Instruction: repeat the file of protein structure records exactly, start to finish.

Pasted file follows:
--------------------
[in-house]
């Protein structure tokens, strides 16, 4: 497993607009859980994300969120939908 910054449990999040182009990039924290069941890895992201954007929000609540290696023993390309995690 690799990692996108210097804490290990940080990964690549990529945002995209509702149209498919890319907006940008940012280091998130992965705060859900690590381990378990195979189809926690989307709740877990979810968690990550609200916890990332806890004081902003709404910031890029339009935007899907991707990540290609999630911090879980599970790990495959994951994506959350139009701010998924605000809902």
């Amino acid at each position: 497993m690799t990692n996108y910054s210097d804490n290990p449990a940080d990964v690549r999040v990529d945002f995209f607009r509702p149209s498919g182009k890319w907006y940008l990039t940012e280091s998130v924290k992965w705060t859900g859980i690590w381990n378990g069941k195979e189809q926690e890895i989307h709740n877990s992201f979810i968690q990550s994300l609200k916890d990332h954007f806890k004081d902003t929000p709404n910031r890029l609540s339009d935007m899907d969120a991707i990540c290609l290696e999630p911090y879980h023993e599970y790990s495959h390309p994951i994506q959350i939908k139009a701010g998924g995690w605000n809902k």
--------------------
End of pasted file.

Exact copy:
[in-house]
């Protein structure tokens, strides 16, 4: 497993607009859980994300969120939908 910054449990999040182009990039924290069941890895992201954007929000609540290696023993390309995690 690799990692996108210097804490290990940080990964690549990529945002995209509702149209498919890319907006940008940012280091998130992965705060859900690590381990378990195979189809926690989307709740877990979810968690990550609200916890990332806890004081902003709404910031890029339009935007899907991707990540290609999630911090879980599970790990495959994951994506959350139009701010998924605000809902």
């Amino acid at each position: 497993m690799t990692n996108y910054s210097d804490n290990p449990a940080d990964v690549r999040v990529d945002f995209f607009r509702p149209s498919g182009k890319w907006y940008l990039t940012e280091s998130v924290k992965w705060t859900g859980i690590w381990n378990g069941k195979e189809q926690e890895i989307h709740n877990s992201f979810i968690q990550s994300l609200k916890d990332h954007f806890k004081d902003t929000p709404n910031r890029l609540s339009d935007m899907d969120a991707i990540c290609l290696e999630p911090y879980h023993e599970y790990s495959h390309p994951i994506q959350i939908k139009a701010g998924g995690w605000n809902k």